As a filmmaker, you can get a lot of incredible footage from a DSLR or mirrorless camera.
These cameras are versatile and cheaper alternatives to professional video cameras, and it’s pretty easy to get great footage out of the box without any fancy accessories.
But no matter how good your footage is, it’s only half the picture. You also need good audio.
Capturing good audio is a cheap and effective way to improve your work dramatically.
So, let’s look at the different types of microphones, the situations you will use them in, and some suggestions for gear to get you started.
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Your Camera’s Built-In Microphone
You don’t want poor audio to hamper what could otherwise be a great project.
Many people have a lower tolerance for bad audio than bad video, and chances are that the built-in microphone on your camera leaves something to be desired.
Fortunately, there are many ways to improve your sound quality, from camera-mounted microphones that plug directly into your DSLR camera to dedicated audio recorders for getting professional audio.
The built-in microphones only work close to your subjects and in very quiet settings for most DSLR cameras.
Even in these environments, there is a vast difference in sound quality compared to audio from a dedicated professional recording device.
That’s not to say you immediately need to shell out hundreds of dollars for a top-of-the-line microphone.
Many products are running the gamut, from smartphone-compatible mics to studio-quality microphones. The sheer volume of choices and product information can be a little daunting.
As a filmmaker, you need to consider the demands of your project and the audience and medium you will be sharing it in.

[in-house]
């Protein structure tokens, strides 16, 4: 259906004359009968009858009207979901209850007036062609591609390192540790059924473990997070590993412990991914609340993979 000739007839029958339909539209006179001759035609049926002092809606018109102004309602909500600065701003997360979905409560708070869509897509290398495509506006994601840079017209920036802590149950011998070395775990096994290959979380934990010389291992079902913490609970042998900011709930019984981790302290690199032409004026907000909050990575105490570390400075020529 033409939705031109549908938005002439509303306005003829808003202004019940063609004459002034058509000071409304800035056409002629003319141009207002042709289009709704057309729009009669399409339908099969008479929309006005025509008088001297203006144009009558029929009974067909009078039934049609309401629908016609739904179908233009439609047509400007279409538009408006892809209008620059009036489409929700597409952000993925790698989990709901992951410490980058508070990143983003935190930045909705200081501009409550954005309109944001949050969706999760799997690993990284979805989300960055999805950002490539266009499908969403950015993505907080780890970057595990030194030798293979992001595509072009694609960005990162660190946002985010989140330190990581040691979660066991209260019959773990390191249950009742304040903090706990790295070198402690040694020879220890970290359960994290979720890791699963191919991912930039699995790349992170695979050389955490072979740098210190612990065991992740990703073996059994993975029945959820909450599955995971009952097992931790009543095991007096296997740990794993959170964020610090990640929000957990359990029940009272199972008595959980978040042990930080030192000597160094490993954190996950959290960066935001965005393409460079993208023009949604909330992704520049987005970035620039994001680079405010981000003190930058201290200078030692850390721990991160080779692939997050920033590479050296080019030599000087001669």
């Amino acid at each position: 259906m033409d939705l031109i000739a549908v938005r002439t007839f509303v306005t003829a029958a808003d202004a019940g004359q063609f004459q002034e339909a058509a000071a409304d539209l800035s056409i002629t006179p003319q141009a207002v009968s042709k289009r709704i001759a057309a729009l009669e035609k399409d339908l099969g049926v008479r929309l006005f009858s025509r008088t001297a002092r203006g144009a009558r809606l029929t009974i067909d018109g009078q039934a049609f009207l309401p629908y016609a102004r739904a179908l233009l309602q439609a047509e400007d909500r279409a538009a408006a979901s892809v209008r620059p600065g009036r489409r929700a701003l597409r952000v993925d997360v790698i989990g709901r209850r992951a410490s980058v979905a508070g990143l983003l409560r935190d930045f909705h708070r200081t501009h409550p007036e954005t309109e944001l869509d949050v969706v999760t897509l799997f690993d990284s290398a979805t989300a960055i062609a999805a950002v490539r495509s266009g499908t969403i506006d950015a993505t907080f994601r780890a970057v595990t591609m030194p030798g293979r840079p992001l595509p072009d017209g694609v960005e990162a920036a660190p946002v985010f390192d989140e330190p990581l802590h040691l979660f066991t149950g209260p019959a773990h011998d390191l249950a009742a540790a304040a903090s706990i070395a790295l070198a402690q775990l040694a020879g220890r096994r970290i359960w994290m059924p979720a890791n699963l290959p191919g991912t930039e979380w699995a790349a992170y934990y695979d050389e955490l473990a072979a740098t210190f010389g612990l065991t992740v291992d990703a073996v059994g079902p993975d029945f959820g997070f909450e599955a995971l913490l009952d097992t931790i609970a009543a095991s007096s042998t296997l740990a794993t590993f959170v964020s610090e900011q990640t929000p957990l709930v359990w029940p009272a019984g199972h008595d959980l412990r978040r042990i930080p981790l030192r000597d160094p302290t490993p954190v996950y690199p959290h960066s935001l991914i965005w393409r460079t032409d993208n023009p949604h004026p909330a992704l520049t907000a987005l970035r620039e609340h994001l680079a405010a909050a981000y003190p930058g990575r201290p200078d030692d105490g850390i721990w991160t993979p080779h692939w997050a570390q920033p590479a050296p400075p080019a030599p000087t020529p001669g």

In the next few sections, we will look at microphones you can mount directly on your camera, lavalier mics you can discreetly attach to your subjects, and XLR adapters and preamps to set you up for the highest-quality audio.
A straightforward way to boost the sound quality of your camera is with a camera-mounted shotgun microphone.
Shotgun microphones are directional audio recording devices, and many are available with a 3.5mm jack to connect to most DSLRs.
These microphones are designed with unidirectional microphones, which means the audio is concentrated on sources directly in front of the microphone. This is great for minimizing the noise from the sides or behind you as you record.
Since you can mount many of these directly on your camera, these microphones are perfectly suited for capturing audio as the action plays out.
Alternatively, these mics can be mounted on a boom pole to help maneuver the microphone closer to the action.
There are many shotgun microphones, which can be divided into on-camera microphones and traditional shotgun microphones.
On-camera microphones are a type of shotgun microphone that you mount on top of your camera. They are typically less directional than a traditional shotgun microphone, meaning they’ll pick up more of the room acoustics.
On-camera microphones are typically equipped with 3.5mm mini-jack plugins that you can plug into the mic input on your camera. This gives you synced audio and video, as both are recorded on a single device.